With over 80 million people worldwide claiming some Irish descent, the Irish diaspora one of the biggest of any nation. Yet when it comes to St. Patrick’s Day, truly everyone is Irish with the day being marked with festivals all over the world. Here’s a run-down of how Paddy’s Day is celebrated across the globe.
The New York St. Patrick’s Day parade is the largest in the world. The 2017 parade is anticipated to include around 200,000 people. Not only does the Big Apple boast the largest parade in the world, the very first parade took place in 1762 which means that 2017 marks the 256th St Patrick’s Day parade in New York.
The tiny Caribbean island of Montserrat is the only country outside of Ireland to make Patrick’s Day a national holiday. Known as the “Emerald Isle of the Caribbean”, many residents of Montserrat can claim Irish ancestry due to the large numbers of persecuted Irish Catholic immigrants who settled on the island in the 17th century. The week-long St. Patrick’s Day festivities celebrate the islanders’ unique African-Irish heritage by commemorating both Ireland’s Patron Saint as well as an attempted slave revolt on March 17, 1768.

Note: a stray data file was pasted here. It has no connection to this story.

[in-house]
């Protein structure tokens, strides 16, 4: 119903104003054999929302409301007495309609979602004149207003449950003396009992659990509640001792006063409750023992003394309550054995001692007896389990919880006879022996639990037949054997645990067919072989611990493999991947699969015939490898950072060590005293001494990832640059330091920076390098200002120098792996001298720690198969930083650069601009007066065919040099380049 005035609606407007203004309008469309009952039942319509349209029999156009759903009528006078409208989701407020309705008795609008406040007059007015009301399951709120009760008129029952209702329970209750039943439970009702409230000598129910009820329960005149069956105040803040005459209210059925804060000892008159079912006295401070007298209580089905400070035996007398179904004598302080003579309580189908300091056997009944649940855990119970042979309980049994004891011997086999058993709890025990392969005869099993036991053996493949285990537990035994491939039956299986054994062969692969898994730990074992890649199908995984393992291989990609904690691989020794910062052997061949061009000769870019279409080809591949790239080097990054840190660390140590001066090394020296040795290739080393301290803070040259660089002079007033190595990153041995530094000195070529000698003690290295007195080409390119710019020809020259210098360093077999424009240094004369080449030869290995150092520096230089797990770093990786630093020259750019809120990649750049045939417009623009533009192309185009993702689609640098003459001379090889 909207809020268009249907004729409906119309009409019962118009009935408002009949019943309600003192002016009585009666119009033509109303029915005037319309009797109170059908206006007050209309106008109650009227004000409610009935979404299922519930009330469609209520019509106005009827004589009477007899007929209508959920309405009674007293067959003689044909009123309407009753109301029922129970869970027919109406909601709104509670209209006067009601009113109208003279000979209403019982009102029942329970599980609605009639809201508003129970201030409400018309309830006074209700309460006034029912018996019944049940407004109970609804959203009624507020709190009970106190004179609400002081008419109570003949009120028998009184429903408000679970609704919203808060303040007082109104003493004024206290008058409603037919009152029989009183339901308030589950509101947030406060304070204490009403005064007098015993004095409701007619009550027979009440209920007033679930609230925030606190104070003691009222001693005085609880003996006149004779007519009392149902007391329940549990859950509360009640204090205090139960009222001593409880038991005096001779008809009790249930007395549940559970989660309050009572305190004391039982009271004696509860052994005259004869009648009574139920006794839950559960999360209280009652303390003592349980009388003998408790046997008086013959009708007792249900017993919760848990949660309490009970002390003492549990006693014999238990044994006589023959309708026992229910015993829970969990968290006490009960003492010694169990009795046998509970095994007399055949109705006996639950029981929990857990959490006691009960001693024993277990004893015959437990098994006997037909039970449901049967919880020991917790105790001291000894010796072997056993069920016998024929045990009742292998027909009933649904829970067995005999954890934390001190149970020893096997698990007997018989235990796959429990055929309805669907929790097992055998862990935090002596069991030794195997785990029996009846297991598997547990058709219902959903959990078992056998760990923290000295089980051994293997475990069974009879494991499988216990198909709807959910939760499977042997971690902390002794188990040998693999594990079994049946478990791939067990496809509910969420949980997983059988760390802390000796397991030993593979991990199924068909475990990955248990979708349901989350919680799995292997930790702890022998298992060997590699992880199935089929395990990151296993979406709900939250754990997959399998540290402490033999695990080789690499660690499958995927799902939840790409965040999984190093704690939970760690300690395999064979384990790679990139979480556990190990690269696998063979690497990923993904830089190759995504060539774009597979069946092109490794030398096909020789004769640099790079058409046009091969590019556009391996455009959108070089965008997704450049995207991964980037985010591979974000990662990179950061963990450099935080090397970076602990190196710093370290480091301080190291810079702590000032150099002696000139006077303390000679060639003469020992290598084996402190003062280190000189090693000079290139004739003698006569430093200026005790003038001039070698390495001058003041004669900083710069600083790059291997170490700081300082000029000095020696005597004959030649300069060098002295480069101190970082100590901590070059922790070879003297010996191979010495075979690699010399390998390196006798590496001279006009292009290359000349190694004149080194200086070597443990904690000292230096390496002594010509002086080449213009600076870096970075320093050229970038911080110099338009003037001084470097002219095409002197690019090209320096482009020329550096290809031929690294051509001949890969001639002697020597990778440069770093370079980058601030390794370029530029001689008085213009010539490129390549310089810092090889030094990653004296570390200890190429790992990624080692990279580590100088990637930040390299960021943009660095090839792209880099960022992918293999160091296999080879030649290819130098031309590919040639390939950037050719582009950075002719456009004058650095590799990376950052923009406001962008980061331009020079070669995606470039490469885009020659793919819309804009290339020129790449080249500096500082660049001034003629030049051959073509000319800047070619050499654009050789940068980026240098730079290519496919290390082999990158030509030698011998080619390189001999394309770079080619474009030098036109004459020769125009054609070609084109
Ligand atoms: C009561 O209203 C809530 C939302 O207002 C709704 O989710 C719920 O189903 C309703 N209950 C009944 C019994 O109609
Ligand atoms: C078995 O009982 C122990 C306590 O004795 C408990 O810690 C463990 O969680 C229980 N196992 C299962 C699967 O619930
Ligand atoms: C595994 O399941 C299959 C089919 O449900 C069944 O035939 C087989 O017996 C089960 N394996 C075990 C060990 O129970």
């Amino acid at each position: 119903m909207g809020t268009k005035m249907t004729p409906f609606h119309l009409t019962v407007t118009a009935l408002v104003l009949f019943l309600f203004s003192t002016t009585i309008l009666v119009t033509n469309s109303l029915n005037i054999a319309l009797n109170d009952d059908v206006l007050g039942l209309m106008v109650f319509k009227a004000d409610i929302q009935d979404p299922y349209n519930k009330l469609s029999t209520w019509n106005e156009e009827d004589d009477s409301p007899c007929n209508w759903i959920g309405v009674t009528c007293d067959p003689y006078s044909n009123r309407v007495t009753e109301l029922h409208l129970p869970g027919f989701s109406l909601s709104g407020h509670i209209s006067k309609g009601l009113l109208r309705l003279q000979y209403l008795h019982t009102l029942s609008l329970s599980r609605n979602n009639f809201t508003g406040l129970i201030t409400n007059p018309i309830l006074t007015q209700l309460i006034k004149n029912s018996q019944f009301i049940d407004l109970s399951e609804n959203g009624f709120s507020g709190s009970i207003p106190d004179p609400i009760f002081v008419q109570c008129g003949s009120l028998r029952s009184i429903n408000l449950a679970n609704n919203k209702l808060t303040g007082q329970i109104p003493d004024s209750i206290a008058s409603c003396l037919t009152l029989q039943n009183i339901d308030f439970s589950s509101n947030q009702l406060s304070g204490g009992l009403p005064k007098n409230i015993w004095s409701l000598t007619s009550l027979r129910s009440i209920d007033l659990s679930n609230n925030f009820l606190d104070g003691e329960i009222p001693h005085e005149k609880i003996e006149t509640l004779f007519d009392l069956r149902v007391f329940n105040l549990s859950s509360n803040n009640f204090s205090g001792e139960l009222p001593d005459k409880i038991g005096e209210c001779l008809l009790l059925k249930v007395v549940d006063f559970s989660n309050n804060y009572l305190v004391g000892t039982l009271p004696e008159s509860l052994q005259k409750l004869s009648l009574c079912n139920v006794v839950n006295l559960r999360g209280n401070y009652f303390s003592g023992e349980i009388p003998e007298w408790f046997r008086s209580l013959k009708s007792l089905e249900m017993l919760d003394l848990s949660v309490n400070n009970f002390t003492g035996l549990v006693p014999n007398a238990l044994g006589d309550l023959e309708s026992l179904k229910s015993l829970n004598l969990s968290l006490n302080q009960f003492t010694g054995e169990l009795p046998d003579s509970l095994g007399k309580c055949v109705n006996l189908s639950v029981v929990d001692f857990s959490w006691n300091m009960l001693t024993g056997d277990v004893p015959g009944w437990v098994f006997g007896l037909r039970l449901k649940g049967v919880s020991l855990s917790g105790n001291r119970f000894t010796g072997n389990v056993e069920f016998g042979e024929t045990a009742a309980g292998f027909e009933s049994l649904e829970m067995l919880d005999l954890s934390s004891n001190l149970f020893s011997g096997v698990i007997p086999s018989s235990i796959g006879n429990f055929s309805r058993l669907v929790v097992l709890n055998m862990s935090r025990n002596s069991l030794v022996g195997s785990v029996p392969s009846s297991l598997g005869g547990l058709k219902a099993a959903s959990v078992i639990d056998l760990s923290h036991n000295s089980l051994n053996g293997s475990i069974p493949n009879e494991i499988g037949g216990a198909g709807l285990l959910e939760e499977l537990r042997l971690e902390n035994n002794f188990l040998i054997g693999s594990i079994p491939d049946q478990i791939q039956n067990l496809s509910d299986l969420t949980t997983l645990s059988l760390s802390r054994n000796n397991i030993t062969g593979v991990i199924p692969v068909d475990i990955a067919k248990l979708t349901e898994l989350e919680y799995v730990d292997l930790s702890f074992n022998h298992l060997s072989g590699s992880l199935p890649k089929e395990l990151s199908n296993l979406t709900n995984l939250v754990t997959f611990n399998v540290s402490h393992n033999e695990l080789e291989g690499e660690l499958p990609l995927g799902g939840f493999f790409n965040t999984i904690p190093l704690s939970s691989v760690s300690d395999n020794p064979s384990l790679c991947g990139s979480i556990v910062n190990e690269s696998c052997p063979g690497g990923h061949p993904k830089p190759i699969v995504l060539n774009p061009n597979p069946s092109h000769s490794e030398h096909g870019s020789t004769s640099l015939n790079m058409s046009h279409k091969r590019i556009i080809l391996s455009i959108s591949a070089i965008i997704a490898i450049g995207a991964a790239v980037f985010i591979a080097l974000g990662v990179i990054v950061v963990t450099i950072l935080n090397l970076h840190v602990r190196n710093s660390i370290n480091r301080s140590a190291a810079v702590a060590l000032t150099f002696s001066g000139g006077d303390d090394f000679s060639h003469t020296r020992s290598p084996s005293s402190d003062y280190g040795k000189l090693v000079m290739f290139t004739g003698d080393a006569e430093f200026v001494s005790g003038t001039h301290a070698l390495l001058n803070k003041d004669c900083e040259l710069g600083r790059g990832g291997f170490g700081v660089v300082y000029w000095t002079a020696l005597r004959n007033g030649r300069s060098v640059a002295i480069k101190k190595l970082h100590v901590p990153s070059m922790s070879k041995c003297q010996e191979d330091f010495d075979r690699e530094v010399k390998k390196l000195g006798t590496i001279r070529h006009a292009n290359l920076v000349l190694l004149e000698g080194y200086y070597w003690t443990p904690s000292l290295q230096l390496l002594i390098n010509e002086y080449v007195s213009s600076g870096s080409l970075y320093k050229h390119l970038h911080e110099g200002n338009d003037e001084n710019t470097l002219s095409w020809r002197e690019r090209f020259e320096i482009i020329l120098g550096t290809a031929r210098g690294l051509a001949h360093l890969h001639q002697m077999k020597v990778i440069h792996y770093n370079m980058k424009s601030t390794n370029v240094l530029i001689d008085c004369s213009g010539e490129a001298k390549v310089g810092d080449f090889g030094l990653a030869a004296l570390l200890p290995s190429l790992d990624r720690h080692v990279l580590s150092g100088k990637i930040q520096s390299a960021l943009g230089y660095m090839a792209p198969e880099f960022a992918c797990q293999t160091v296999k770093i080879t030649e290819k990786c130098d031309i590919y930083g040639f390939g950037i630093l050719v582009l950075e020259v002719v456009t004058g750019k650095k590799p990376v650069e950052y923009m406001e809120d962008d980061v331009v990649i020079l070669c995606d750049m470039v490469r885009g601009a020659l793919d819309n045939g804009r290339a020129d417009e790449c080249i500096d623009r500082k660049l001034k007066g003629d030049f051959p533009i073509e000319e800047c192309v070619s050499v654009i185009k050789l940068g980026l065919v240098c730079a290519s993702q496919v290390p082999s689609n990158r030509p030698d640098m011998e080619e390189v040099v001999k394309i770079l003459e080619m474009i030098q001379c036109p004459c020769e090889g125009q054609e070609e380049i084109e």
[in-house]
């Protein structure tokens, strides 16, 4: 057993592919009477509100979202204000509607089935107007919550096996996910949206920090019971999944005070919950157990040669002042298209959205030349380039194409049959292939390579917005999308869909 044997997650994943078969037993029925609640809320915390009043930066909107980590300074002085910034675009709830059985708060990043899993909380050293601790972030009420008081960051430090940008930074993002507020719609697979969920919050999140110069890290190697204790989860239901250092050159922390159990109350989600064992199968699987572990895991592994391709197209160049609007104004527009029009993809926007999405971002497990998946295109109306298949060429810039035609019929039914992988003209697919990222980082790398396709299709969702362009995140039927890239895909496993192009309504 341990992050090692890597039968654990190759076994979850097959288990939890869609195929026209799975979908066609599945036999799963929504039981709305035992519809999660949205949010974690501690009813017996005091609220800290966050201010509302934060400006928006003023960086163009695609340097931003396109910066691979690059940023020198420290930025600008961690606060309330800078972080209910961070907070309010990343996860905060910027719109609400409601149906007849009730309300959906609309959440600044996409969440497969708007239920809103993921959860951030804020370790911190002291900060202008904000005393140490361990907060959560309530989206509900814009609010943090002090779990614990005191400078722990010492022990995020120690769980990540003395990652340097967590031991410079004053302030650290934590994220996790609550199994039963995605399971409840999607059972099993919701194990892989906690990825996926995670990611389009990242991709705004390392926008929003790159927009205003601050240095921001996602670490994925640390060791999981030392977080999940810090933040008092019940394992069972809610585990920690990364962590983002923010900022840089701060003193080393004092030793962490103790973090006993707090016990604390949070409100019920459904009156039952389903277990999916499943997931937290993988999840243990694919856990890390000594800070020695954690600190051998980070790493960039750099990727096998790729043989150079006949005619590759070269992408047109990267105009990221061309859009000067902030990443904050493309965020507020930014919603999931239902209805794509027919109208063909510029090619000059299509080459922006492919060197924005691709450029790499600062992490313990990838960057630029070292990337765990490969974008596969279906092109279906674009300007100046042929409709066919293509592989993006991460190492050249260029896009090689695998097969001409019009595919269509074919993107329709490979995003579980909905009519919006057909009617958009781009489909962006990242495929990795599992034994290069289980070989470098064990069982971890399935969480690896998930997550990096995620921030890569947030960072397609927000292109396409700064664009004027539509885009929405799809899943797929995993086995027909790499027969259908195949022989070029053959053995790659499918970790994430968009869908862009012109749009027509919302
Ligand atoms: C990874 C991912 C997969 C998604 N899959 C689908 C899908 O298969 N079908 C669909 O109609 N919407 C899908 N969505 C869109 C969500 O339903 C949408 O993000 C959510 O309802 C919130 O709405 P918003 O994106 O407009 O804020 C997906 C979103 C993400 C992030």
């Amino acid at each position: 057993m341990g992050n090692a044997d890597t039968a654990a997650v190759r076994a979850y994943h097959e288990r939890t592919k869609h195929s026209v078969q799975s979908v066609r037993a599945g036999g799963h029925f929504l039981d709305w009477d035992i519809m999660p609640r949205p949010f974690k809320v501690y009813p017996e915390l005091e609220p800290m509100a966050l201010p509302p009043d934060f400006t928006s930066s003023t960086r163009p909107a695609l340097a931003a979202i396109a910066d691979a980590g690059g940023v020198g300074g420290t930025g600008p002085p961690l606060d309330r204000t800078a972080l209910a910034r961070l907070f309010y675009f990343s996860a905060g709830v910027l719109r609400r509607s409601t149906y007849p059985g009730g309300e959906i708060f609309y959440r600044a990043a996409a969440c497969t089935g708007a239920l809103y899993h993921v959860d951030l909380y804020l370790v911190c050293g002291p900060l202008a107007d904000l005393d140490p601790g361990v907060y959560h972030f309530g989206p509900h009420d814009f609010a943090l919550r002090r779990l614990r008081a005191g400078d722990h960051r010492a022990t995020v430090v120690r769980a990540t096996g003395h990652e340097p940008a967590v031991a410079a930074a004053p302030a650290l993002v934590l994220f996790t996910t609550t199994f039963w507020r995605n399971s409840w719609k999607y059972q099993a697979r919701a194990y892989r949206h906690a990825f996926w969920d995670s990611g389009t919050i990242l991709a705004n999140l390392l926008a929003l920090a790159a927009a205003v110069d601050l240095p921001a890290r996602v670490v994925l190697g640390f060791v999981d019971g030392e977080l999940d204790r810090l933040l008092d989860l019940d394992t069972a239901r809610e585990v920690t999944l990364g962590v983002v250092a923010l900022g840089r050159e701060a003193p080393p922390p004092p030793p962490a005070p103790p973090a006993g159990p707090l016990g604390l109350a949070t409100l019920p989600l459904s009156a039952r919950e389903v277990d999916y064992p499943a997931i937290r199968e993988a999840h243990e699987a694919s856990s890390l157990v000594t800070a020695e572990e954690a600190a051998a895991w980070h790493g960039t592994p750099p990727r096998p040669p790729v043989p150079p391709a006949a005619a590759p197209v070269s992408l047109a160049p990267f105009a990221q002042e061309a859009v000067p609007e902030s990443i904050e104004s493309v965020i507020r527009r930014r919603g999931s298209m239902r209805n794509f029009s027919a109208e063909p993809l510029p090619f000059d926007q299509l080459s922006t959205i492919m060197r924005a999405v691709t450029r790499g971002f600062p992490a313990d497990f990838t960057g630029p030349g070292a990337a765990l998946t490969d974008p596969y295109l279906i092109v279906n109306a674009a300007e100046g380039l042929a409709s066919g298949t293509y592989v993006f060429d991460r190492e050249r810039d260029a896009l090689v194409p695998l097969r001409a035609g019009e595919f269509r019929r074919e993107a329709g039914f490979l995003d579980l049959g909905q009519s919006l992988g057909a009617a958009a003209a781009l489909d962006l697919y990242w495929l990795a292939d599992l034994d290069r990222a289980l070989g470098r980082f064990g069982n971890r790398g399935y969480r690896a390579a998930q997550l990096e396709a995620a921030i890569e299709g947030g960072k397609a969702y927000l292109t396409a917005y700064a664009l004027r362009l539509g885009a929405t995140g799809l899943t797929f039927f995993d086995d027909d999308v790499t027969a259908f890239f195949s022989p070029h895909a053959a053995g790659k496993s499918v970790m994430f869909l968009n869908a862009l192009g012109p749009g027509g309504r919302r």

Chicago has a vibrant Irish community who make up one of the largest ethnic groups in the city. One of the most famous images associated with St. Patrick’s Day is the Kelly green river of Chicago. Every year since 1962 the Chicago Journeymen Plumbers Union Local 130 transform the river into a bright green colour using a top-secret dye mix. The process takes five hours and involves a mix of forty pounds of powdered green vegetable dye being tipped overboard a boat as thousands of people watch.
Watch the Chicago River Being Dyed Green in 15 Seconds. Clip from NBC Chicago.
Buenos Aires, Argentina
Argentina may not be the first place to spring to mind when you think of St. Patrick’s Day, however it actually boasts the fifth-largest Irish community outside of Ireland itself. On March 17, the capital city sees the streets painted green with the largest St. Patrick’s Day celebration in all of South America. Rather than a traditional parade, Buenos Aires hosts an all-night, 10-block street party involving up to 50,000 people. St. Patrick’s Day celebrations has been embraced with open arms by the non-Irish and has become known as Dia de la Cerveza or “Beer Day.”
Enterprise Alabama takes the title of: “World’s Smallest Saint Patrick’s Day Parade.” The parade consists of one person of Irish descent. They are dressed in festive clothing and carry a large Irish flag. He, or she, walks one block from the courthouse to the Boll Weevil Monument and back to the courthouse.
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